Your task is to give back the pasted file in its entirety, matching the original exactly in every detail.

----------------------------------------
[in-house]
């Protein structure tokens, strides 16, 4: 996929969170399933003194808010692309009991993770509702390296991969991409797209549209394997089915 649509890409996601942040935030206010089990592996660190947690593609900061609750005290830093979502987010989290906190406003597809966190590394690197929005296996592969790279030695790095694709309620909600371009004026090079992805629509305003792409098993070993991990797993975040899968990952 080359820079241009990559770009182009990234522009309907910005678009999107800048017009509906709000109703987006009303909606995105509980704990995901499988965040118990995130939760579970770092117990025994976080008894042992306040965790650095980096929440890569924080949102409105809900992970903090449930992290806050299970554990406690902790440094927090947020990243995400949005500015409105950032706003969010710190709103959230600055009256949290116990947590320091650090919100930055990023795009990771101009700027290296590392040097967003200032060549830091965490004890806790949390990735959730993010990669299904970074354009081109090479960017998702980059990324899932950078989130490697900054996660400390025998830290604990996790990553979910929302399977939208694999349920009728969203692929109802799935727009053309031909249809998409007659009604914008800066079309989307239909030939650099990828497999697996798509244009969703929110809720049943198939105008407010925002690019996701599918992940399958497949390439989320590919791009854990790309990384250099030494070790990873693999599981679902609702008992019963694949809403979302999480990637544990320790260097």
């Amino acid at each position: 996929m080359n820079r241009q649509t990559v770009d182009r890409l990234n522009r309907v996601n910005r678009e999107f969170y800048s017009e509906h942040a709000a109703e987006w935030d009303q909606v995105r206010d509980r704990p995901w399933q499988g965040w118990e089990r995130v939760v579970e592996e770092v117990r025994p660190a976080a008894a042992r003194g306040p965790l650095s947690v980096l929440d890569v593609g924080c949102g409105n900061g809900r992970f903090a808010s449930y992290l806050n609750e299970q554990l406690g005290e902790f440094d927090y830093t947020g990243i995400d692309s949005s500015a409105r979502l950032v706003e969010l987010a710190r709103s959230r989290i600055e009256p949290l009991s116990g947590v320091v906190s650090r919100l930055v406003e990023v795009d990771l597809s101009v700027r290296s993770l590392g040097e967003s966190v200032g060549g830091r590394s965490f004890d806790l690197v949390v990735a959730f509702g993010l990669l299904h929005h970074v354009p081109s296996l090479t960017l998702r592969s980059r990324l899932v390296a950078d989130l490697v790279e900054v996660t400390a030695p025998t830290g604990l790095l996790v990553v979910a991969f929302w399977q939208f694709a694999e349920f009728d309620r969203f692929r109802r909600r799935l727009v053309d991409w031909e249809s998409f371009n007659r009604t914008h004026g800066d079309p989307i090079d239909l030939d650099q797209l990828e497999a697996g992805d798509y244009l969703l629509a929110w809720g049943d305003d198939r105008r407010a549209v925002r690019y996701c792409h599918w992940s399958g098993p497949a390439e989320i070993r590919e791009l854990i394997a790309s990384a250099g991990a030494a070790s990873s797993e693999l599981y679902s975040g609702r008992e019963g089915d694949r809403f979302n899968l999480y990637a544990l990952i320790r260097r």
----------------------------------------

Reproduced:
[in-house]
């Protein structure tokens, strides 16, 4: 996929969170399933003194808010692309009991993770509702390296991969991409797209549209394997089915 649509890409996601942040935030206010089990592996660190947690593609900061609750005290830093979502987010989290906190406003597809966190590394690197929005296996592969790279030695790095694709309620909600371009004026090079992805629509305003792409098993070993991990797993975040899968990952 080359820079241009990559770009182009990234522009309907910005678009999107800048017009509906709000109703987006009303909606995105509980704990995901499988965040118990995130939760579970770092117990025994976080008894042992306040965790650095980096929440890569924080949102409105809900992970903090449930992290806050299970554990406690902790440094927090947020990243995400949005500015409105950032706003969010710190709103959230600055009256949290116990947590320091650090919100930055990023795009990771101009700027290296590392040097967003200032060549830091965490004890806790949390990735959730993010990669299904970074354009081109090479960017998702980059990324899932950078989130490697900054996660400390025998830290604990996790990553979910929302399977939208694999349920009728969203692929109802799935727009053309031909249809998409007659009604914008800066079309989307239909030939650099990828497999697996798509244009969703929110809720049943198939105008407010925002690019996701599918992940399958497949390439989320590919791009854990790309990384250099030494070790990873693999599981679902609702008992019963694949809403979302999480990637544990320790260097």
């Amino acid at each position: 996929m080359n820079r241009q649509t990559v770009d182009r890409l990234n522009r309907v996601n910005r678009e999107f969170y800048s017009e509906h942040a709000a109703e987006w935030d009303q909606v995105r206010d509980r704990p995901w399933q499988g965040w118990e089990r995130v939760v579970e592996e770092v117990r025994p660190a976080a008894a042992r003194g306040p965790l650095s947690v980096l929440d890569v593609g924080c949102g409105n900061g809900r992970f903090a808010s449930y992290l806050n609750e299970q554990l406690g005290e902790f440094d927090y830093t947020g990243i995400d692309s949005s500015a409105r979502l950032v706003e969010l987010a710190r709103s959230r989290i600055e009256p949290l009991s116990g947590v320091v906190s650090r919100l930055v406003e990023v795009d990771l597809s101009v700027r290296s993770l590392g040097e967003s966190v200032g060549g830091r590394s965490f004890d806790l690197v949390v990735a959730f509702g993010l990669l299904h929005h970074v354009p081109s296996l090479t960017l998702r592969s980059r990324l899932v390296a950078d989130l490697v790279e900054v996660t400390a030695p025998t830290g604990l790095l996790v990553v979910a991969f929302w399977q939208f694709a694999e349920f009728d309620r969203f692929r109802r909600r799935l727009v053309d991409w031909e249809s998409f371009n007659r009604t914008h004026g800066d079309p989307i090079d239909l030939d650099q797209l990828e497999a697996g992805d798509y244009l969703l629509a929110w809720g049943d305003d198939r105008r407010a549209v925002r690019y996701c792409h599918w992940s399958g098993p497949a390439e989320i070993r590919e791009l854990i394997a790309s990384a250099g991990a030494a070790s990873s797993e693999l599981y679902s975040g609702r008992e019963g089915d694949r809403f979302n899968l999480y990637a544990l990952i320790r260097r």